The various television channels that have sent correspondents to Azad Kashmir and the NWFP have focused their cameras on angry men and women complaining against government officials, post office functionaries, the patwaris, and the local bodies’ councillors who have tried to cash in on their miseries to make a quick buck. Speaking at a public meeting in Muzaffarabad on Sunday, the president admitted that there might have been wrongdoings at the lower level and said he would look into the matter. But what actually needs to be looked into is the lack of transparency that has characterised the financial side of the relief and rehabilitation effort. One must remember the government was handling billions of rupees donated by generous and kind-hearted souls and friendly governments. A comprehensive assessment is not possible in the absence of the relief and rehabilitation budget. Erra’s director general, finance, told me that his agency’s budget is awaiting audit and it will be months before it is available on Erra’s website (www.erra.gov.pk).
First, let us see what funds were collected after the tragedy struck. Within days of the earthquake the government announced the establishment of the President’s Relief Fund for Earthquake Victims and appealed to the people to donate generously. According to the federal budget 2006-07 document showing the revenues collected by the treasury, Rs15.047 billion were collected under this head.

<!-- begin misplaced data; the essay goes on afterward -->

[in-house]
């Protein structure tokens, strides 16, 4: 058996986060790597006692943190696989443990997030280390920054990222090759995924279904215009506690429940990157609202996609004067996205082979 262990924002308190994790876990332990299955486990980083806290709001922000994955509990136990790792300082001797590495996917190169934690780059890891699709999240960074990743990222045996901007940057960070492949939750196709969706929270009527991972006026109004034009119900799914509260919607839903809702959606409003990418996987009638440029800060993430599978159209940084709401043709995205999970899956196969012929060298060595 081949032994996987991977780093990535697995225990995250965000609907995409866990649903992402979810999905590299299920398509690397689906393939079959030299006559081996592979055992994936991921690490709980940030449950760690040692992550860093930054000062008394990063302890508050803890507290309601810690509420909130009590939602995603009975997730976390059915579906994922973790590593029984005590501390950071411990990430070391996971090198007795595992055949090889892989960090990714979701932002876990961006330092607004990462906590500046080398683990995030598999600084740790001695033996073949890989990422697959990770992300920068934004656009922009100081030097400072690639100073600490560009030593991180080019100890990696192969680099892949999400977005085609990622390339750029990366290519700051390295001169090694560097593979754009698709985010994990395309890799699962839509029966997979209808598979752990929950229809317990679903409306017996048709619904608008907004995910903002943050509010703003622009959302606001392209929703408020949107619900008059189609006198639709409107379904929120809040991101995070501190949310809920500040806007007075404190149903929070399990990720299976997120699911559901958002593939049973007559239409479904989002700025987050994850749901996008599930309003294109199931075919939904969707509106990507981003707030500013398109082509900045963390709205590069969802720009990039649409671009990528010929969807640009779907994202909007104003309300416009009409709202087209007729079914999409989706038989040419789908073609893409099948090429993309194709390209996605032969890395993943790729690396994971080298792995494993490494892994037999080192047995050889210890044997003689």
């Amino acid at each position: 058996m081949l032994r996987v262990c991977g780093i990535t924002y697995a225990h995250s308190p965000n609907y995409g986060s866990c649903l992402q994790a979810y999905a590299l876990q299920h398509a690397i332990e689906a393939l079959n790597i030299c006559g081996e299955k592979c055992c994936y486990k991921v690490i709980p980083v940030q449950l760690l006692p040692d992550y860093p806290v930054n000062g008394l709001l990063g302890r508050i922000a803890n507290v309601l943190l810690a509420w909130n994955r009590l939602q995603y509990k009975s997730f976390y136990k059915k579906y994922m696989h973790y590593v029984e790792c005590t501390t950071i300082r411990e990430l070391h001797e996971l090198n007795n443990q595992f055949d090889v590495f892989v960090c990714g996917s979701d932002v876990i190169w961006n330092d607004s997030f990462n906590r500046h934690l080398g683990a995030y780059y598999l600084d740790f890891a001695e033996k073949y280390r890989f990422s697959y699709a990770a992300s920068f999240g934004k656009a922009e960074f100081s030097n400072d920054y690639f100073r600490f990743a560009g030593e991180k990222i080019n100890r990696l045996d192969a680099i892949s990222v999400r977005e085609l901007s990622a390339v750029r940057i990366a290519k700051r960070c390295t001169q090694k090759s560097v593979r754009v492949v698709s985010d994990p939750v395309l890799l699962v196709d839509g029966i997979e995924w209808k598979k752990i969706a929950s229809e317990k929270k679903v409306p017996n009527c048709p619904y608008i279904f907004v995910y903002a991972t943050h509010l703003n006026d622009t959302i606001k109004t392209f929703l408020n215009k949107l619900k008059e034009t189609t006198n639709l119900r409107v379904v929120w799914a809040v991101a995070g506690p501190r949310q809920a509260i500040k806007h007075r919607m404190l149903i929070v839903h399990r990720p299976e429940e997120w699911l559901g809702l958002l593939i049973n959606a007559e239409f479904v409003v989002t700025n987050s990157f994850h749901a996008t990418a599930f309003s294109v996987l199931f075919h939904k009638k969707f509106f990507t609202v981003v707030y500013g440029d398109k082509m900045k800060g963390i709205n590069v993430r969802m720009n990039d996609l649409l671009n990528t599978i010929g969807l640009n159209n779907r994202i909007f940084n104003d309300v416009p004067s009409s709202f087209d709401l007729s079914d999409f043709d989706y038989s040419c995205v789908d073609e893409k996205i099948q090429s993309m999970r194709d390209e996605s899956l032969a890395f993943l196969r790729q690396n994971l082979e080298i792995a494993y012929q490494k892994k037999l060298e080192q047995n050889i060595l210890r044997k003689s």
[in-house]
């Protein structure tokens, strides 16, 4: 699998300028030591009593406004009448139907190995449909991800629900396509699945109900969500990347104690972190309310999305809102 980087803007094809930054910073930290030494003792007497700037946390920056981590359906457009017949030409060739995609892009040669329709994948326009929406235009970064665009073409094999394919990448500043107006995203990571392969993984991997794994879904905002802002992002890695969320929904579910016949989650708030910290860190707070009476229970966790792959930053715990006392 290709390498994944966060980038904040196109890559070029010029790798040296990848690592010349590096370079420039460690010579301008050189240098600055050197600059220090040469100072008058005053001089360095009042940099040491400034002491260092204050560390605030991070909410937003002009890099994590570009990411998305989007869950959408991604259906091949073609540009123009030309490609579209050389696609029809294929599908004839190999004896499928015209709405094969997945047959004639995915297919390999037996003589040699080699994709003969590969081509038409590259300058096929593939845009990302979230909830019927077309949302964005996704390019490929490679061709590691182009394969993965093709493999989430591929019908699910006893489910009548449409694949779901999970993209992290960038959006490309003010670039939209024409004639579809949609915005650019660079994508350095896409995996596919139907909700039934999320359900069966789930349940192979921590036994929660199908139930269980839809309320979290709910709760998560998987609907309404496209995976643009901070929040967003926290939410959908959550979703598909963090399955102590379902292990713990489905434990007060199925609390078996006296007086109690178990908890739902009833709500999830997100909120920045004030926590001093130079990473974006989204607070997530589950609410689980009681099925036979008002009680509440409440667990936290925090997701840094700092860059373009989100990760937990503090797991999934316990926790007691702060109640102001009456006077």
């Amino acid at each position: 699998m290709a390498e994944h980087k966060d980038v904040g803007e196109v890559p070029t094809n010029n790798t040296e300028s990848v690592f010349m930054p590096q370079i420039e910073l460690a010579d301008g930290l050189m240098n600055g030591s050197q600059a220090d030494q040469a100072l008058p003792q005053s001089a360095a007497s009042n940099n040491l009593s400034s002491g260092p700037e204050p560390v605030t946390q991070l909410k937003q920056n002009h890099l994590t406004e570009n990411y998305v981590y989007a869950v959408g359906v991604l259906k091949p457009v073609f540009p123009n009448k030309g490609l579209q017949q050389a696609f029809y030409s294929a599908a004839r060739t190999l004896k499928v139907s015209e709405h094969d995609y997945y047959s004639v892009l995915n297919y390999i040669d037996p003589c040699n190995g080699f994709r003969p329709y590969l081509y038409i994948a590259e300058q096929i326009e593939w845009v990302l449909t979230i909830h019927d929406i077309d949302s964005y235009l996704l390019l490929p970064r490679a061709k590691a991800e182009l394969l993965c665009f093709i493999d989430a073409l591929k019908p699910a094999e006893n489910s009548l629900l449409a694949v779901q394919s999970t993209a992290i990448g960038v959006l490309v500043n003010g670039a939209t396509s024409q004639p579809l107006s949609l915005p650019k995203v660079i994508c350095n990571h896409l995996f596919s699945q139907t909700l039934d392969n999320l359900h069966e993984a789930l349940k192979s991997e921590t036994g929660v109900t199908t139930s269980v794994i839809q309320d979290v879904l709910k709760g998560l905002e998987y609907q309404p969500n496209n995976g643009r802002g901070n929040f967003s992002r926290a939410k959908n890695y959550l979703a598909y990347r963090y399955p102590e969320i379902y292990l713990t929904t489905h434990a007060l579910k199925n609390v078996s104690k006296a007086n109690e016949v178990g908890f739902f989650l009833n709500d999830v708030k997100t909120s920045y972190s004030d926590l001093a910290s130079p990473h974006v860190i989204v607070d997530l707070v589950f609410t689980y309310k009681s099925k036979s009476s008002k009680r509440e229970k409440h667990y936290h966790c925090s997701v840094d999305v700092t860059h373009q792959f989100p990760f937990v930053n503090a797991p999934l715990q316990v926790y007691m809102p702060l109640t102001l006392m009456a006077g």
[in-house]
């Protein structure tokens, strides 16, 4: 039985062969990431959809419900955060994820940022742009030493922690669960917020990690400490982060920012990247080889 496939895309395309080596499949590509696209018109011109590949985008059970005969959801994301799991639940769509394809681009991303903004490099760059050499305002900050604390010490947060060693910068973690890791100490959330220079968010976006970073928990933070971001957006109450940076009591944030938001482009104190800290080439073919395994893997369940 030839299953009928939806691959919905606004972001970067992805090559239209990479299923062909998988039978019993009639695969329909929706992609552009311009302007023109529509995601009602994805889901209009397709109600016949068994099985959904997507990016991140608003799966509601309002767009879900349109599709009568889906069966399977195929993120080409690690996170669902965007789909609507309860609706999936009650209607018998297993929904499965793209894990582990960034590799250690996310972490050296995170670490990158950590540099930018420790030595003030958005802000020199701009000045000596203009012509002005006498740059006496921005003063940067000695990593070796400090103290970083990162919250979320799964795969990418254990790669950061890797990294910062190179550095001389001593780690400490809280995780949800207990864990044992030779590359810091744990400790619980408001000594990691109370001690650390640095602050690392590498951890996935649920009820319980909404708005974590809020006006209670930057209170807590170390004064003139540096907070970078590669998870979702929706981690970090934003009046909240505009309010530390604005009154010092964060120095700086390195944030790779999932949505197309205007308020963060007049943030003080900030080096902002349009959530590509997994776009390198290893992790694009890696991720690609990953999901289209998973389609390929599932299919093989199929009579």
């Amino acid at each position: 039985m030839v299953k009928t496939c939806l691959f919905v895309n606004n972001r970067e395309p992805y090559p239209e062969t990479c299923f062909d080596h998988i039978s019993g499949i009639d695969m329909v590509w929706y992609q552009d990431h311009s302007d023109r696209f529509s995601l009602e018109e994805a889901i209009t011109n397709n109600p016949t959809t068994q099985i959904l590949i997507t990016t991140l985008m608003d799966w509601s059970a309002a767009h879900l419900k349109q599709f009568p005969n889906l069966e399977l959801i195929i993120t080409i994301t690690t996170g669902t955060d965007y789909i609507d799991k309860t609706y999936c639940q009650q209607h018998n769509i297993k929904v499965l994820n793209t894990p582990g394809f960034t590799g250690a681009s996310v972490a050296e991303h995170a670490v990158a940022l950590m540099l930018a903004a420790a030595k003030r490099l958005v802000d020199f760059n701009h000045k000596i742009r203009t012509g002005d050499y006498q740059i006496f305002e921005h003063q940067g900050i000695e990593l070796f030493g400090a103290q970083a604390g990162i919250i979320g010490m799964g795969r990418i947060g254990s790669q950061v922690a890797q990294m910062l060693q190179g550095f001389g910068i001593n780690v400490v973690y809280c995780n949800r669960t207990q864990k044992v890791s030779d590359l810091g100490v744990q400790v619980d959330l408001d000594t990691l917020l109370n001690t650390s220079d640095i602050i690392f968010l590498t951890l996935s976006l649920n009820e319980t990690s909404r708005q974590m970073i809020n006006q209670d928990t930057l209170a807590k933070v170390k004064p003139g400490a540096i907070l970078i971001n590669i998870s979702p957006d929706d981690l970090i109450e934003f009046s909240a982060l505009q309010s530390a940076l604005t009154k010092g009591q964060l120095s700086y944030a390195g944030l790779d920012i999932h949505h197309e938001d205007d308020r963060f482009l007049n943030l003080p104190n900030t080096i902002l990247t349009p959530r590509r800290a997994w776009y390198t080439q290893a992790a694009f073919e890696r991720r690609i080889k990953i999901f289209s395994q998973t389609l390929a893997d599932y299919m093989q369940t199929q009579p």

Erra’s website gives details of the foreign aid received. It puts the total amount pledged as $ 6.522 billion. Now its annual report (not put on the website) says that only $1.6 billion was actually disbursed. Technically, each and every penny of the amounts must be accounted for. This is all the more important if it is noted that of the foreign assistance pledged by various countries at the donors’ conference in November 2005 — officially perceived as a fantastic foreign policy success — nearly 61 per cent, that is $4.020 billion, is in the form of loans that have to be repaid. Of the $2,501 million grants, the bulk (78 per cent) has been given to NGOs.